As businesses look to slash costs and realise efficiencies, business leaders are under increasing pressure to invest wisely to create a more agile business that can flex with shifting market conditions. Currently 93% of CFOs rate the level of economic uncertainty as above average (or higher), creating additional problems in predicting how best to invest for growth.
What can the Cloud offer?
The key selling point for cloud outsourcing as far as CFOs are concerned is subscription pricing. Cloud services tend to operate on a monthly or annual license model that aids cash flow management thanks to predictable costs.
There are a large number of IT functions which can now safely be migrated to the cloud, offering businesses the opportunity to outsource responsibility and offload secondary costs. Email, document management, telecoms and business intelligence tools are all prime candidates for cloud outsourcing, along with the development of bespoke applications to address specific business needs.
There are currently three major categories of cloud service provision to consider:
Infrastructure as a Service (IaaS) – computer systems which are hosted offsite, such as those used to run websites for instance. IaaS is nothing more than a blank computer with which your business can do what it wishes and is billed on a per resource basis.
Platform as a Service (PaaS) – a more complete system offering a framework on which to develop and host your own services. PaaS scales automatically to accommodate changing resource needs and usage is charged based on how much of the resources are consumed.
Software as a Service (SaaS) – a web-based application, such as CRM or Business Intelligence that performs a single task. Usually access is made on a per-seat licensing basis so services users are only billed for what they use.
Like the proverbial pick-and-mix sweetshop, virtually any combination of these service types can be combined to create an IT infrastructure customised to meet the exact needs of the business.
“Just like water from the tap in your kitchen, cloud computing services can be turned on or off quickly as needed. Like at the water company, there is a team of dedicated professionals making sure the service provided is safe, secure and available on a 24/7 basis. When the tap isn’t on, not only are you saving water, but you aren’t paying for resources you don’t currently need.” – Vivek Kundra, Former US CIO in Obama administration.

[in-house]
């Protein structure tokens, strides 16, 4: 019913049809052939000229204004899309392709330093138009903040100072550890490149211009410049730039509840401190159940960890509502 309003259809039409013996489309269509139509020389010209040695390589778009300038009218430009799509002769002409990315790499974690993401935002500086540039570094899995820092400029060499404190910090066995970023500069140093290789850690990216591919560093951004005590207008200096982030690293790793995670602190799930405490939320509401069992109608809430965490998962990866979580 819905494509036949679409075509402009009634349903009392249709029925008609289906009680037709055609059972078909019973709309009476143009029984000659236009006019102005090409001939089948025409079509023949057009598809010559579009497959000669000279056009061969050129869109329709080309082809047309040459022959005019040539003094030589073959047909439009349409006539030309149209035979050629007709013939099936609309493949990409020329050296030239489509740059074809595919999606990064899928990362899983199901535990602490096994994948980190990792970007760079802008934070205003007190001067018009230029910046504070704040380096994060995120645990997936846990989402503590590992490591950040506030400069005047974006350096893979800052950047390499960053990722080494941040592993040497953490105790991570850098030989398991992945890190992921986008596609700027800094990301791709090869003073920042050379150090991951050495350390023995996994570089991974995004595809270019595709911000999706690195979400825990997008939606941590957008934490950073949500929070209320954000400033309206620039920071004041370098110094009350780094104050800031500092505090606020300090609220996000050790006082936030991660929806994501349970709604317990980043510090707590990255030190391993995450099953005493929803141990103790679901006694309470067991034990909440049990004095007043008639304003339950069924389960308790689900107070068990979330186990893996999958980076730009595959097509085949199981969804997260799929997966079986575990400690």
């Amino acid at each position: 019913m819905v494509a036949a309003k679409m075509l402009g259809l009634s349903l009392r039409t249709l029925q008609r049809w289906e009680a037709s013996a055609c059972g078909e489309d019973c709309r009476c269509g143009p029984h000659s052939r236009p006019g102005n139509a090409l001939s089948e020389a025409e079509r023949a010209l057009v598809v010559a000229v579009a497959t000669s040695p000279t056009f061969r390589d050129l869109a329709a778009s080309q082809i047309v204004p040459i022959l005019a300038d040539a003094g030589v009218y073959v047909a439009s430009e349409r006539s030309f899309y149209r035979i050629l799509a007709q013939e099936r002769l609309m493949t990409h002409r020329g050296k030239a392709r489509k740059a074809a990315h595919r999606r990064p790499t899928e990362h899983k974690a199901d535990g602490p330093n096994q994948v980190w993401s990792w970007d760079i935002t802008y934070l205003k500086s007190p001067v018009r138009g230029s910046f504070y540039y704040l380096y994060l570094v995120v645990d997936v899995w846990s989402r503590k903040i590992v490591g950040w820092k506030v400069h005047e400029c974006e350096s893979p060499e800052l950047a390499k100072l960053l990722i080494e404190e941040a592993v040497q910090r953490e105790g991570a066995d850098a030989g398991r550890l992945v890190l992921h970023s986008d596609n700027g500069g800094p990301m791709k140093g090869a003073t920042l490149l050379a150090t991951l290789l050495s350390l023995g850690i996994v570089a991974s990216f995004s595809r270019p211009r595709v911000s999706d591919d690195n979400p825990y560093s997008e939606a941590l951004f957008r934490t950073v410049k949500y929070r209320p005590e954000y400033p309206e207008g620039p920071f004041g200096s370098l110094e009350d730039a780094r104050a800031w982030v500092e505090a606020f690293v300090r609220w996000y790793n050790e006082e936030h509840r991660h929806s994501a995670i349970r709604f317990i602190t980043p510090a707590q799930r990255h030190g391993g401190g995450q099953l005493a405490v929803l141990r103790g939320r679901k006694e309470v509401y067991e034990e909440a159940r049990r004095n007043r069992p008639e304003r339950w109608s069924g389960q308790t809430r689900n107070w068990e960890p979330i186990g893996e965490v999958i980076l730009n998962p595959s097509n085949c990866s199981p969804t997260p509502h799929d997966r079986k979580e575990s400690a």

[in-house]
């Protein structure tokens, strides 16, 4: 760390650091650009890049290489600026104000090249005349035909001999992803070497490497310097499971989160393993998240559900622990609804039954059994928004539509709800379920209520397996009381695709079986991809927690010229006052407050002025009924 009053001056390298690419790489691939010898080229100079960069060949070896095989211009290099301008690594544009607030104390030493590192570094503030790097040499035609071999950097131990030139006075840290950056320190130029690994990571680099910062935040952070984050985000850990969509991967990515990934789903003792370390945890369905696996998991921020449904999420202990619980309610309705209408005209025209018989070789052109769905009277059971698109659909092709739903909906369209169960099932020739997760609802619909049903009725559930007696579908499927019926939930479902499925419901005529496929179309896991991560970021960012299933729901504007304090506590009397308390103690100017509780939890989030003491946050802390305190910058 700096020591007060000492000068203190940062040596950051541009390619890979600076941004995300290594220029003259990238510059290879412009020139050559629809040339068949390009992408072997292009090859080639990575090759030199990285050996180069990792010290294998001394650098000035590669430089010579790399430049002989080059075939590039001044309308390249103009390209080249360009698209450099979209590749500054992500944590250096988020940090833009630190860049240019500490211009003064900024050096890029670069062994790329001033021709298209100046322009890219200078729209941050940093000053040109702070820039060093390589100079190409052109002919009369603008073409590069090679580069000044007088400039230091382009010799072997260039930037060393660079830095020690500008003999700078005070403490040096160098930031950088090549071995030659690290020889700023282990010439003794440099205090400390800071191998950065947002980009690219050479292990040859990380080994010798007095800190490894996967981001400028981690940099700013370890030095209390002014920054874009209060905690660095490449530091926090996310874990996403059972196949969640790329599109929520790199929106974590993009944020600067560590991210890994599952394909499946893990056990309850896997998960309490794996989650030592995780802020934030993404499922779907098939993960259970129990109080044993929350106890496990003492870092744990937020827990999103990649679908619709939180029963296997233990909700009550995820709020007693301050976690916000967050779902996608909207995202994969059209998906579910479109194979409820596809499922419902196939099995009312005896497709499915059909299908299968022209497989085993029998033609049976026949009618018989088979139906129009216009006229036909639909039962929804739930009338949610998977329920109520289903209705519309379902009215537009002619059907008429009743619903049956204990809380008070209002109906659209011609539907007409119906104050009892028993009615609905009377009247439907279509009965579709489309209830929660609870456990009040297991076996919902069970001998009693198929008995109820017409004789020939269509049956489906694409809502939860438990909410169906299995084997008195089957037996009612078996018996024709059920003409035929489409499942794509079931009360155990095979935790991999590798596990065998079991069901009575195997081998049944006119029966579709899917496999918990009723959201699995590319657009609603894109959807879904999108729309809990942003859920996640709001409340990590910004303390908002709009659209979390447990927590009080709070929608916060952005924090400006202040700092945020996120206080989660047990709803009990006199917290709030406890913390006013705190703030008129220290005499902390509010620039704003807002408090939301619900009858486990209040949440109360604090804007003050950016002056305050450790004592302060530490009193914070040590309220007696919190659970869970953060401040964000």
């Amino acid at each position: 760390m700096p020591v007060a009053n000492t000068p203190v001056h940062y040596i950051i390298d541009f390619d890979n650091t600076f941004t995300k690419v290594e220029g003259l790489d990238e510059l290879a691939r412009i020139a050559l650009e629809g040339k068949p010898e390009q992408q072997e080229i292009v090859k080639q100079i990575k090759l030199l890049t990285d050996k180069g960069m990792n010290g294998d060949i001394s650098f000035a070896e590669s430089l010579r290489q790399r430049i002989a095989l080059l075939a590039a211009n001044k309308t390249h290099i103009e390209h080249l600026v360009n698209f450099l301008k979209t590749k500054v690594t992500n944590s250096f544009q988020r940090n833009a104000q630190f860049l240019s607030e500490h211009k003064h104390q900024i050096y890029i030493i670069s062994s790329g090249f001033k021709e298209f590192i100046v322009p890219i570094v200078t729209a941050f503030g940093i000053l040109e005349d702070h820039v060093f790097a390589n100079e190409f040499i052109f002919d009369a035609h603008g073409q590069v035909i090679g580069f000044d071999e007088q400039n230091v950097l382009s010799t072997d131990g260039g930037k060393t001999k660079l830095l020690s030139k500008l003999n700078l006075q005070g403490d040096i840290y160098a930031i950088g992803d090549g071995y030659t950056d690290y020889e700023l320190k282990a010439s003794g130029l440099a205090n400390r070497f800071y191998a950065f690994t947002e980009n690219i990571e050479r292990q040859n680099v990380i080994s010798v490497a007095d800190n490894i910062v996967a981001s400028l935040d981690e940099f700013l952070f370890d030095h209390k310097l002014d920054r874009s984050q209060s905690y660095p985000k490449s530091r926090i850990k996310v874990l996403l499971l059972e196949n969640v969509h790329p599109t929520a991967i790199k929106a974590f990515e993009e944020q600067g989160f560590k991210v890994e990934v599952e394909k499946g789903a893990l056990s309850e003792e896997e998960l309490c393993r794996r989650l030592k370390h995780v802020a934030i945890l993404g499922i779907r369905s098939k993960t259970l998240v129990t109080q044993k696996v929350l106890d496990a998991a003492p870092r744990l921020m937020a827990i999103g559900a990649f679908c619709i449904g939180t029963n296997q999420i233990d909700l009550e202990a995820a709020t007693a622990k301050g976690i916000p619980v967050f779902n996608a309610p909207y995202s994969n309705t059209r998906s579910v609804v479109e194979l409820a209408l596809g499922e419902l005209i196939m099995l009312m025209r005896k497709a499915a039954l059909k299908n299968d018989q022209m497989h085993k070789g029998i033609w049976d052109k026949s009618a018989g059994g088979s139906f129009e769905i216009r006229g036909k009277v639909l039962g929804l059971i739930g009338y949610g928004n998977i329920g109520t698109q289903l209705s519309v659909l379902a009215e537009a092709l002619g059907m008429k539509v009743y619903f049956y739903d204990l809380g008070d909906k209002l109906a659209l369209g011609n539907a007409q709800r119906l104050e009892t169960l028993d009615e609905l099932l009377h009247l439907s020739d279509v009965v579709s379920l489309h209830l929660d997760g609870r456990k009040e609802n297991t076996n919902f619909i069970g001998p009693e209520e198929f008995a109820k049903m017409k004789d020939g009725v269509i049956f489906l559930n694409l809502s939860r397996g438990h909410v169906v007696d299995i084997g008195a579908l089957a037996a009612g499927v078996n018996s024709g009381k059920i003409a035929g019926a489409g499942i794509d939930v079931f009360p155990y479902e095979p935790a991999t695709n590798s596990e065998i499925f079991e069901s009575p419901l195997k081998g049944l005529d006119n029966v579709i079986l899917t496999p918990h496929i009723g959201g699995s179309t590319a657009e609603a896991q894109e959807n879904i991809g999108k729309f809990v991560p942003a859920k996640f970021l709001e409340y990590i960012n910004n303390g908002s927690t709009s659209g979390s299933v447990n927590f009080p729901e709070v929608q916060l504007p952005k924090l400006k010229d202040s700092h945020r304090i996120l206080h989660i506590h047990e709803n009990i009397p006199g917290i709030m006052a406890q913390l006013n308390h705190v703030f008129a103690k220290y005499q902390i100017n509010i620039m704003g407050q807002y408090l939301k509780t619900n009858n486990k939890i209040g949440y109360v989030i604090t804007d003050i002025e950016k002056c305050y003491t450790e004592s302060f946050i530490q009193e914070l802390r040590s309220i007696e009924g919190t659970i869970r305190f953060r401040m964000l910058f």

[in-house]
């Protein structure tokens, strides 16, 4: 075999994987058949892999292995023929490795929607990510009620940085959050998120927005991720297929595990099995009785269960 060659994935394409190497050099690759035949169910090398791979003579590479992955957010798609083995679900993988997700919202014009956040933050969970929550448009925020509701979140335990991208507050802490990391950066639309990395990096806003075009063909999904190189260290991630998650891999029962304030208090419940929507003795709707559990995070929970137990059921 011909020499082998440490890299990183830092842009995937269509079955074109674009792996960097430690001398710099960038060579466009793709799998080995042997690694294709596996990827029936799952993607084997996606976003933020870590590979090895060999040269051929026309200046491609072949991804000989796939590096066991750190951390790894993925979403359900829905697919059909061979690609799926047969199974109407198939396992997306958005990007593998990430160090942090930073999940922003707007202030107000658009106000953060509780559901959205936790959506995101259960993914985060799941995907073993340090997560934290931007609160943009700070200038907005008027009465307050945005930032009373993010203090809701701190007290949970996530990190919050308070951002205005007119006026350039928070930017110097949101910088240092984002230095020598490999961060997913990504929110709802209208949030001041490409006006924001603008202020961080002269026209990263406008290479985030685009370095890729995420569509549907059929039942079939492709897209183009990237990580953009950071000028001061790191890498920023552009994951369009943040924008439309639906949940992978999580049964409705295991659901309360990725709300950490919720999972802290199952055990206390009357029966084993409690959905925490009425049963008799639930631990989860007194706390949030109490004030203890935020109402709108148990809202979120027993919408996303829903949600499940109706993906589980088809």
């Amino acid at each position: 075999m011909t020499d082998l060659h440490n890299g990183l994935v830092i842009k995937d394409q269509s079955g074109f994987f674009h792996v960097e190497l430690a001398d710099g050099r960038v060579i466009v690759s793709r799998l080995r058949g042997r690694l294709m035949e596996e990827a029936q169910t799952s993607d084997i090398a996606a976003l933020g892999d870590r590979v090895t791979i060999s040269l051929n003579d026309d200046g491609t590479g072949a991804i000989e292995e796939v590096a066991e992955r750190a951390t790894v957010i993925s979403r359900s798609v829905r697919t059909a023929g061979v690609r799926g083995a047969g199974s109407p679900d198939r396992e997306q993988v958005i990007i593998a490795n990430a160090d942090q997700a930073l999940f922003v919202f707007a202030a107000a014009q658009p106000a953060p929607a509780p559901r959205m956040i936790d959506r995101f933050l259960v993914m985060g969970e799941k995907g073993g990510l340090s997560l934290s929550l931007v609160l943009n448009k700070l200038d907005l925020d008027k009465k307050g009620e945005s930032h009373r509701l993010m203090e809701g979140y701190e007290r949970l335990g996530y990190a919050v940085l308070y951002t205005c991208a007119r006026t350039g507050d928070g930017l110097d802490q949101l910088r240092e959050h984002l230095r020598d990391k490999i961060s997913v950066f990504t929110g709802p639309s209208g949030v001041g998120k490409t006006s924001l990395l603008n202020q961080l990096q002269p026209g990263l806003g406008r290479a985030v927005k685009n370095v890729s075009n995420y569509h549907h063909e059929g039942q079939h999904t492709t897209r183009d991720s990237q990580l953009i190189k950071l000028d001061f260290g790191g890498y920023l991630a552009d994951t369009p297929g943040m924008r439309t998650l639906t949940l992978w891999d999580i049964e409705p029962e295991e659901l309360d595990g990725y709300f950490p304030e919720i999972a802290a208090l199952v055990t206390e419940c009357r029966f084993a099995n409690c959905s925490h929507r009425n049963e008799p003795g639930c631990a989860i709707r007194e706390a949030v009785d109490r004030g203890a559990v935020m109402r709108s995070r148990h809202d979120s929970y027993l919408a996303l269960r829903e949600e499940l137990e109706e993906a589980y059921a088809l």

Potential cost savings available through the cloud
Technological advances are one thing, but without a strong financial incentive, cloud adoption offers little by way of a compelling business case. Here are three key areas where the cloud can help further rationalise company expenditure.
Reduced staffing costs
Moving or replacing existing IT systems with Cloud-based alternatives significantly reduces the need for in-house IT staff. A typical business needs 22 IT staff to support every 1000 end users, consuming 35% of the total IT budget .
As part of their service, cloud providers assume full responsibility for managing, maintaining and supporting their offering, immediately relieving your business of these costs. Businesses are then free to reduce their IT staff headcount without concern of reduced service levels or associated drops in productivity.
Reduced estate management costs
Data centers remain a significant factor in estate management costs. Pushing IT systems into the cloud reduces costs associated with:
• Physically housing servers
• Air conditioning and cooling
• Failover and redundancy provisions
Again, the use of cloud-based data centers passes these costs onto service providers. Industry analyst Gartner calculates that it costs around $400 (£264) per year in electricity costs alone to run a single server 24x7x365 .
If a business needs to increase their IT capacity, the cost of data center expansion is also outsourced. Better still, cloud outsourcing allows for transparent failover to reduce the chances of a localised data center outage affecting service users.
Faster adjustment to market conditions and changing business priorities
However the crucial issue for the company looking to grow is that cloud services can be added or removed as business priorities change. Often this is as simple as enabling or disabling options through an online control panel, further reducing the lead-time for roll-out of new systems. The flexibility of cloud computing allows adopters to adjust quickly to shifting market conditions, allowing them to capitalise early on new opportunities.
“You don’t do the cloud if it means spending three times as much, but if it is equal cost and you can be more agile, then it’s a good business decision,” she explains. “IT needs to support the agility of the business.”– Siki Giunta, global vice president at CSC